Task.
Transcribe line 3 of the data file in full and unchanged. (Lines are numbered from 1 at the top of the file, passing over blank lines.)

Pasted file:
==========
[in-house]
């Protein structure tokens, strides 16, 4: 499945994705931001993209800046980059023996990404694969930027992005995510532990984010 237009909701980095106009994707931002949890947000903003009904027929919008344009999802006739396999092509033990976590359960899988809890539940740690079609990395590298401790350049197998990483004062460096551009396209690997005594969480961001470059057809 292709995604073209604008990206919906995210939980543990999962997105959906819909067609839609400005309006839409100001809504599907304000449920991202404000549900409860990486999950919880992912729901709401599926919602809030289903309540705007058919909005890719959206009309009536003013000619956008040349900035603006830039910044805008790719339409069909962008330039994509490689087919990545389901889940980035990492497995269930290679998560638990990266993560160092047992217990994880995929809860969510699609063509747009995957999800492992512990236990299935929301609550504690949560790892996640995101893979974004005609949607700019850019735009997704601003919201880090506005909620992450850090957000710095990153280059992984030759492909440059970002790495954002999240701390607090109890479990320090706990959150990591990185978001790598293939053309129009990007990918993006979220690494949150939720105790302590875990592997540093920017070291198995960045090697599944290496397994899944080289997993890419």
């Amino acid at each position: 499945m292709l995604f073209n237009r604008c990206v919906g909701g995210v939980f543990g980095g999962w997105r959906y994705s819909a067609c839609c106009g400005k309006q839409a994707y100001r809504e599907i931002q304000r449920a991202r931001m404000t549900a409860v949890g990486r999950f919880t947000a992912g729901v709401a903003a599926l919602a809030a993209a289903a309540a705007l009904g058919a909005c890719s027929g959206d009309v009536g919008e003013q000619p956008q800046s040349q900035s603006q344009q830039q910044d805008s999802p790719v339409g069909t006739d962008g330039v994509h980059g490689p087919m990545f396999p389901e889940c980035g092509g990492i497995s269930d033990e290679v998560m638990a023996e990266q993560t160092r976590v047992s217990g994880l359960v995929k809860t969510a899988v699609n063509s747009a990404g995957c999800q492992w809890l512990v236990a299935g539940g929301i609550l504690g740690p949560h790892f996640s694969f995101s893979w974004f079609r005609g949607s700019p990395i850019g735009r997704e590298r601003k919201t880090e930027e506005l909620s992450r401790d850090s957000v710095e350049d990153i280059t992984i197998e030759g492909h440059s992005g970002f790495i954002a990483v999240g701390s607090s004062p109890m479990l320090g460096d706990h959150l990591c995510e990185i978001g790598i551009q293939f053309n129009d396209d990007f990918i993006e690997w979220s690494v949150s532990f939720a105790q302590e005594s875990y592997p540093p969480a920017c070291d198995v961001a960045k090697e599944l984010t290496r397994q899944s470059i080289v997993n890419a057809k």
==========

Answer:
């Amino acid at each position: 499945m292709l995604f073209n237009r604008c990206v919906g909701g995210v939980f543990g980095g999962w997105r959906y994705s819909a067609c839609c106009g400005k309006q839409a994707y100001r809504e599907i931002q304000r449920a991202r931001m404000t549900a409860v949890g990486r999950f919880t947000a992912g729901v709401a903003a599926l919602a809030a993209a289903a309540a705007l009904g058919a909005c890719s027929g959206d009309v009536g919008e003013q000619p956008q800046s040349q900035s603006q344009q830039q910044d805008s999802p790719v339409g069909t006739d962008g330039v994509h980059g490689p087919m990545f396999p389901e889940c980035g092509g990492i497995s269930d033990e290679v998560m638990a023996e990266q993560t160092r976590v047992s217990g994880l359960v995929k809860t969510a899988v699609n063509s747009a990404g995957c999800q492992w809890l512990v236990a299935g539940g929301i609550l504690g740690p949560h790892f996640s694969f995101s893979w974004f079609r005609g949607s700019p990395i850019g735009r997704e590298r601003k919201t880090e930027e506005l909620s992450r401790d850090s957000v710095e350049d990153i280059t992984i197998e030759g492909h440059s992005g970002f790495i954002a990483v999240g701390s607090s004062p109890m479990l320090g460096d706990h959150l990591c995510e990185i978001g790598i551009q293939f053309n129009d396209d990007f990918i993006e690997w979220s690494v949150s532990f939720a105790q302590e005594s875990y592997p540093p969480a920017c070291d198995v961001a960045k090697e599944l984010t290496r397994q899944s470059i080289v997993n890419a057809k």